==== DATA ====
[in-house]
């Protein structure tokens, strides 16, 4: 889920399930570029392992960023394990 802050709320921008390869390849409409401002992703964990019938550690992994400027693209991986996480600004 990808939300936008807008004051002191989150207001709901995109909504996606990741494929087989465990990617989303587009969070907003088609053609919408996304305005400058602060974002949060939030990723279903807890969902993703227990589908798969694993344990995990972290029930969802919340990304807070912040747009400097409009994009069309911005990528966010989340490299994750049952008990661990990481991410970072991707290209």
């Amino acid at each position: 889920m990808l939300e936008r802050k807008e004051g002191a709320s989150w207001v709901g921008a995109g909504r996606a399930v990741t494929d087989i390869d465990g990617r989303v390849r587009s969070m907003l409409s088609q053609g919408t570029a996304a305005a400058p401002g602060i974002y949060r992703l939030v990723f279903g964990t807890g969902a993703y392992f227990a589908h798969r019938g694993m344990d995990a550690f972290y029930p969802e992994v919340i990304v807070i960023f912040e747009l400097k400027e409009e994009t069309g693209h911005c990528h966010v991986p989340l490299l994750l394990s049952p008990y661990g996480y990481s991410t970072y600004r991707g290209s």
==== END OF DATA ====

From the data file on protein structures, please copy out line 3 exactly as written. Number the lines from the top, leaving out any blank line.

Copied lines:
């Amino acid at each position: 889920m990808l939300e936008r802050k807008e004051g002191a709320s989150w207001v709901g921008a995109g909504r996606a399930v990741t494929d087989i390869d465990g990617r989303v390849r587009s969070m907003l409409s088609q053609g919408t570029a996304a305005a400058p401002g602060i974002y949060r992703l939030v990723f279903g964990t807890g969902a993703y392992f227990a589908h798969r019938g694993m344990d995990a550690f972290y029930p969802e992994v919340i990304v807070i960023f912040e747009l400097k400027e409009e994009t069309g693209h911005c990528h966010v991986p989340l490299l994750l394990s049952p008990y661990g996480y990481s991410t970072y600004r991707g290209s």